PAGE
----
but isn't it possible that each craft has different apogee and perigee points? in other words,


Yes indeed.
One way to cancel that in some Space Rendez profile vous is co elliptic burn, to match apogee and perigee.
But in our case, it doesn't really matter, as we are looking at a relative height difference pattern
Orbit are almost circular


when they undock and separate, they are once again using different numbers


Yep, usually, There is a separation burn after undocking and last checks done.
So parameters start to diverge again slightly



Okay, I've done a time series of three orbits in a plot - there's a spurious sine pattern (which I can eliminate), but it's all still periodic, so there's still no way to explain a situation that does not return to the same altitude after an orbit.


Thanks for having a look at that :)
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Re: Space Shuttle - Development

Postby eatdirt » Sat Jun 01, 2019 7:49 pm

Image

Can we grab it with the canadarm? If yes, from where?

It is beautiful guys, well done! Any chance to make it mirrorish-like like it is in real life?
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Re: Space Shuttle - Development

Postby wlbragg » Sat Jun 01, 2019 8:11 pm

Any chance to make it mirrorish-like like it is in real life?


Sure, I think we can put a shine on it, can you find me a good reference picture?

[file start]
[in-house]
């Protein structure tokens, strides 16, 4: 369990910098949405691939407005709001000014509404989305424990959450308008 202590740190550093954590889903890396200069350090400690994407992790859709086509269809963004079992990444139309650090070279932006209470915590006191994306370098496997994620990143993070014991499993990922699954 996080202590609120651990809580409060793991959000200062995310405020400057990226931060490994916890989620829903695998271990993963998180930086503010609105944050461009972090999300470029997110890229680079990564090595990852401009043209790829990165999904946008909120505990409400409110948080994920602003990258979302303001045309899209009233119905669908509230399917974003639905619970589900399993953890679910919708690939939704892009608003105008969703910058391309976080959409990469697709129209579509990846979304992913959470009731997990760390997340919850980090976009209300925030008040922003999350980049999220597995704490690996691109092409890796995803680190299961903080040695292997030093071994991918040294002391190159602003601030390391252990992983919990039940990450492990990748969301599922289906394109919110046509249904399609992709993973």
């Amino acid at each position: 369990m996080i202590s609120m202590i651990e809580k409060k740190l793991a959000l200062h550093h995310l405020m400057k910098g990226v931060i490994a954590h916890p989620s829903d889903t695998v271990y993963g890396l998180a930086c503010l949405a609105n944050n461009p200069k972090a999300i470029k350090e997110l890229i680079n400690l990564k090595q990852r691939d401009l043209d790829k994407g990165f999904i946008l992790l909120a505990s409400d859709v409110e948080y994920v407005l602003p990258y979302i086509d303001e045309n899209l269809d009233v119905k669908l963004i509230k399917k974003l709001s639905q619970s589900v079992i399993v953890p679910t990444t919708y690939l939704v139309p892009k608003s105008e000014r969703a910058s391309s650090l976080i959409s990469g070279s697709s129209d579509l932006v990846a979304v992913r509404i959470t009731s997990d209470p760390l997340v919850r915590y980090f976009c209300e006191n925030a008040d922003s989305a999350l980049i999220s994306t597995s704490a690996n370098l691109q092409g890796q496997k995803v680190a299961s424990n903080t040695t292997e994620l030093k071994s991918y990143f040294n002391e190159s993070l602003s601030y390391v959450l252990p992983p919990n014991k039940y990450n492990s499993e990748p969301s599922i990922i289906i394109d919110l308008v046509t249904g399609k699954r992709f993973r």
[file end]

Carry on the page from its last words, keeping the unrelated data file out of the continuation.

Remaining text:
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Re: Space Shuttle - Development

Postby legoboyvdlp » Sat Jun 01, 2019 8:23 pm

Does this image work for you? Sorry - it loads on my chrome on Android, hope it works everywhere

https://www.google.com/search?q=hubble+ ... tQ78nUnBdM
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Re: Space Shuttle - Development

Postby eatdirt » Sat Jun 01, 2019 8:29 pm

Am I dreaming, or I do see a second canadarm on the left? I thought these were never installed!?

We see the attach points on this picture:

Image

I have checked on other pictures taken during STS125, and we can only see 2 attach points:

Image

Here as well, they are well visible:
Image

When they released it, we see the other side of the telescope, and I cannot see any attach points there:

Image

Pictures taken from : https://spaceflight.nasa.gov/gallery/images/shuttle/sts-125/ndxpage1.html
Last edited by eatdirt on Sun Jun 02, 2019 8:58 pm, edited 1 time in total.
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Re: Space Shuttle - Development

Postby legoboyvdlp » Sat Jun 01, 2019 8:45 pm

Not quite sure, that might be the boom that was apparently used to inspect the TPS after launch. Maybe it's stored over there when not in use?